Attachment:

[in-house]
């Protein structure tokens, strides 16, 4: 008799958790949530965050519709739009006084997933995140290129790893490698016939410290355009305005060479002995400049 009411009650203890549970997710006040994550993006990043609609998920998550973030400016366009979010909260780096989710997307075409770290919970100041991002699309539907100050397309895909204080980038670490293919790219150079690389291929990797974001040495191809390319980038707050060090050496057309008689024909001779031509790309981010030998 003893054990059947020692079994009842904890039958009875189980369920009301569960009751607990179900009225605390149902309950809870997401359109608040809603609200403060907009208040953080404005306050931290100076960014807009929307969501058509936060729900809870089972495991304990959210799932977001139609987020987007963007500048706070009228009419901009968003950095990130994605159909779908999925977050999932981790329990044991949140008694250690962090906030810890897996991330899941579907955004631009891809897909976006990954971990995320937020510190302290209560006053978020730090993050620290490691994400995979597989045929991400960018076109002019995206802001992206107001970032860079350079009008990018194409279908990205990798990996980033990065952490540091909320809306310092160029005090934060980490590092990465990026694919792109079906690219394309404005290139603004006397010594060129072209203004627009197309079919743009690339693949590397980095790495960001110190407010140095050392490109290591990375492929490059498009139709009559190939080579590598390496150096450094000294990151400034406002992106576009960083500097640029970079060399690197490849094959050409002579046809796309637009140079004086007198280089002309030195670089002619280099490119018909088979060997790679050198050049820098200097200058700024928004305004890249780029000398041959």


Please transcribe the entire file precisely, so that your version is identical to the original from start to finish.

[in-house]
């Protein structure tokens, strides 16, 4: 008799958790949530965050519709739009006084997933995140290129790893490698016939410290355009305005060479002995400049 009411009650203890549970997710006040994550993006990043609609998920998550973030400016366009979010909260780096989710997307075409770290919970100041991002699309539907100050397309895909204080980038670490293919790219150079690389291929990797974001040495191809390319980038707050060090050496057309008689024909001779031509790309981010030998 003893054990059947020692079994009842904890039958009875189980369920009301569960009751607990179900009225605390149902309950809870997401359109608040809603609200403060907009208040953080404005306050931290100076960014807009929307969501058509936060729900809870089972495991304990959210799932977001139609987020987007963007500048706070009228009419901009968003950095990130994605159909779908999925977050999932981790329990044991949140008694250690962090906030810890897996991330899941579907955004631009891809897909976006990954971990995320937020510190302290209560006053978020730090993050620290490691994400995979597989045929991400960018076109002019995206802001992206107001970032860079350079009008990018194409279908990205990798990996980033990065952490540091909320809306310092160029005090934060980490590092990465990026694919792109079906690219394309404005290139603004006397010594060129072209203004627009197309079919743009690339693949590397980095790495960001110190407010140095050392490109290591990375492929490059498009139709009559190939080579590598390496150096450094000294990151400034406002992106576009960083500097640029970079060399690197490849094959050409002579046809796309637009140079004086007198280089002309030195670089002619280099490119018909088979060997790679050198050049820098200097200058700024928004305004890249780029000398041959």